jaguar loop the loop

When Jaguar went loopy

The idea of driving upside down has likely been in the imagination of anyone who ever played with a toy car as a child.  You’d pull impossible turns with your matchbox miniature, before proceeding to make it perform death-defying jumps and letting it roll over a few times, then have it drive away unscathed and ready to do it all again.  There might be a nearby chair that your little metal car could miraculously drive up.  Given enough speed and the right type of furniture, you might just be able to drive upside down.  This gravity defying stunt was not for the faint hearted and was only reserved for your favourites.  Or those racing away from miniature police cars.  But in real life?  In real life physics can weigh heavily on cars.  There’s more than a few variables and complex gravitational laws to take into account.  Giving in to them would be no fun though, would it.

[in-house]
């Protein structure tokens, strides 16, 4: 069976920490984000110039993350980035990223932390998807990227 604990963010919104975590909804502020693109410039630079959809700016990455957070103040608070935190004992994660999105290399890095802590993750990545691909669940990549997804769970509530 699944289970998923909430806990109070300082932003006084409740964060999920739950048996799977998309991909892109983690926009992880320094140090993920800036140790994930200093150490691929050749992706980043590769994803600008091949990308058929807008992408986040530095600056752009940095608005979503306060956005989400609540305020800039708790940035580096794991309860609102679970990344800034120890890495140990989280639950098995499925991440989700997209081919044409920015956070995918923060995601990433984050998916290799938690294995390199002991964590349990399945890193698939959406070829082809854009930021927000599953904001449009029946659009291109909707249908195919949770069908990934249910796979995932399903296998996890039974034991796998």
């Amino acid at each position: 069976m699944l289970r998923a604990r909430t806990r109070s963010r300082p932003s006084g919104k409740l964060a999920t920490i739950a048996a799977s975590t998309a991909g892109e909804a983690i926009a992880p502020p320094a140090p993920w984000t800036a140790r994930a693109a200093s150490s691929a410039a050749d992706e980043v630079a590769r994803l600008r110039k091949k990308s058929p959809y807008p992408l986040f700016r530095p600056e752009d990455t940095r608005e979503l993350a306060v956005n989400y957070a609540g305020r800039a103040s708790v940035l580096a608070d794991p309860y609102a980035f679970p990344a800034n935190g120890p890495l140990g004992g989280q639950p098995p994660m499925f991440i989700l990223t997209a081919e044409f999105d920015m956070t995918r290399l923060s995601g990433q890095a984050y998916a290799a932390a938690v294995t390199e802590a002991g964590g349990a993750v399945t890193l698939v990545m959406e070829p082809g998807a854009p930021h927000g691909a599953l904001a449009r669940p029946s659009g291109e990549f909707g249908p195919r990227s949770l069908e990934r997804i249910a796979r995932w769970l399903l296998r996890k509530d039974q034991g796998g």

Enter Jaguar, an elder statesman of the motoring scene.  You just wouldn’t expect Jaguar to get all childlike and adventurous on us.  You especially wouldn’t expect them to rekindle their inner child with a new model aimed at middle aged parents and soccer Moms.  But a few years ago Jaguar did precisely that.  They went a bit loopy.  Literally. 

The Background

The Driver

The Car

The Physics

So What Happened?

The Background

In the runup to the 2015 Frankfurt Motor Show (sadly recently canned from 2021 onwards), Jaguar had decided to try and steal the show before it even started.  Their plan to do so was going to turn the motoring world upside down.  If only for a few seconds.  

It turns out toy cars really were behind it too.  As the story goes, Rich Agnew (Jaguar Global Comms Bigwig) was playing with his child's hot wheels loop, proving men never grow up and also playing with toys leads to big ideas and therefore should be encouraged.  As Rich ran a toy car upside down through the loop, making ‘brmmm, brmmm, brmmm’ sounds (we may be making this bit up) his mind turned to the new Jaguar F-Pace.  What if that could be made to go upside down and do a ‘loop the loop’?  It would certainly be an attention grabbing way to announce the arrival of the new model, their first foray into the growing SUV market.  As grand entrances go, it was a tad on the risky side.